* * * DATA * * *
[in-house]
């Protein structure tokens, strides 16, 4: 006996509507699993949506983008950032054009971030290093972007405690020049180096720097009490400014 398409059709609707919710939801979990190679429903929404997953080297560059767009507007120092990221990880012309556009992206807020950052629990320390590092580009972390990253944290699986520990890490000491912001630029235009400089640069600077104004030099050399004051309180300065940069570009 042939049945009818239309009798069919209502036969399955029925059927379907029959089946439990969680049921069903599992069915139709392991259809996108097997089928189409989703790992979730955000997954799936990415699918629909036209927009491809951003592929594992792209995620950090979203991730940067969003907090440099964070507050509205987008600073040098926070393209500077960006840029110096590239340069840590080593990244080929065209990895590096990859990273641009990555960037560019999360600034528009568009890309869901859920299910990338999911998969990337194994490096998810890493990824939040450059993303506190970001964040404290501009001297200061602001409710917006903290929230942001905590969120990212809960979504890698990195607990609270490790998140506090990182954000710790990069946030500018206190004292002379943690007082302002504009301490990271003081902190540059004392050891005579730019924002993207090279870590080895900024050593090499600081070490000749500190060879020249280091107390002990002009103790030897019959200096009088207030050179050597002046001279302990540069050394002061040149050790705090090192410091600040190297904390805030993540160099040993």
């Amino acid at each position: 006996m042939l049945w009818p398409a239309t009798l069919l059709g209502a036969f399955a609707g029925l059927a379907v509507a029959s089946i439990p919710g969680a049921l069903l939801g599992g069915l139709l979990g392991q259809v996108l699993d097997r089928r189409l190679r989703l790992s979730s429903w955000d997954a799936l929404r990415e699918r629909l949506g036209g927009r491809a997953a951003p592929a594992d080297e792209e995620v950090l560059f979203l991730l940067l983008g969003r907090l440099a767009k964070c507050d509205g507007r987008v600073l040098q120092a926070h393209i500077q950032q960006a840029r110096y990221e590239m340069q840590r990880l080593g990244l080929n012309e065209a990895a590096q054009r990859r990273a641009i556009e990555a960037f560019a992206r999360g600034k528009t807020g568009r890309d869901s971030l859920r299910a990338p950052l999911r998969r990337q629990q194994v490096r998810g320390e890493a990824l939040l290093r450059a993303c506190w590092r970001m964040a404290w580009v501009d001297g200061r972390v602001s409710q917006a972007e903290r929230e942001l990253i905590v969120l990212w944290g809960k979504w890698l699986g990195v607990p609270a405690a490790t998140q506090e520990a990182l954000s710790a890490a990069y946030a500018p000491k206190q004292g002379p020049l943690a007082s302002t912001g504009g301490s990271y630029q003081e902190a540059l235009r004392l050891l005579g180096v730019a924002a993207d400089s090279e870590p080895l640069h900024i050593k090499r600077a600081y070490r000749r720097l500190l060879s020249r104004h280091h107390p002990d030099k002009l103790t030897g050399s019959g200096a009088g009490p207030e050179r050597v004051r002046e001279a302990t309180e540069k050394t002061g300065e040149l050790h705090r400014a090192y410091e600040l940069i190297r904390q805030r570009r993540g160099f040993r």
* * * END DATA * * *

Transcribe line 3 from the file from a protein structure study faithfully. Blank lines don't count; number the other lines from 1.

């Amino acid at each position: 006996m042939l049945w009818p398409a239309t009798l069919l059709g209502a036969f399955a609707g029925l059927a379907v509507a029959s089946i439990p919710g969680a049921l069903l939801g599992g069915l139709l979990g392991q259809v996108l699993d097997r089928r189409l190679r989703l790992s979730s429903w955000d997954a799936l929404r990415e699918r629909l949506g036209g927009r491809a997953a951003p592929a594992d080297e792209e995620v950090l560059f979203l991730l940067l983008g969003r907090l440099a767009k964070c507050d509205g507007r987008v600073l040098q120092a926070h393209i500077q950032q960006a840029r110096y990221e590239m340069q840590r990880l080593g990244l080929n012309e065209a990895a590096q054009r990859r990273a641009i556009e990555a960037f560019a992206r999360g600034k528009t807020g568009r890309d869901s971030l859920r299910a990338p950052l999911r998969r990337q629990q194994v490096r998810g320390e890493a990824l939040l290093r450059a993303c506190w590092r970001m964040a404290w580009v501009d001297g200061r972390v602001s409710q917006a972007e903290r929230e942001l990253i905590v969120l990212w944290g809960k979504w890698l699986g990195v607990p609270a405690a490790t998140q506090e520990a990182l954000s710790a890490a990069y946030a500018p000491k206190q004292g002379p020049l943690a007082s302002t912001g504009g301490s990271y630029q003081e902190a540059l235009r004392l050891l005579g180096v730019a924002a993207d400089s090279e870590p080895l640069h900024i050593k090499r600077a600081y070490r000749r720097l500190l060879s020249r104004h280091h107390p002990d030099k002009l103790t030897g050399s019959g200096a009088g009490p207030e050179r050597v004051r002046e001279a302990t309180e540069k050394t002061g300065e040149l050790h705090r400014a090192y410091e600040l940069i190297r904390q805030r570009r993540g160099f040993r």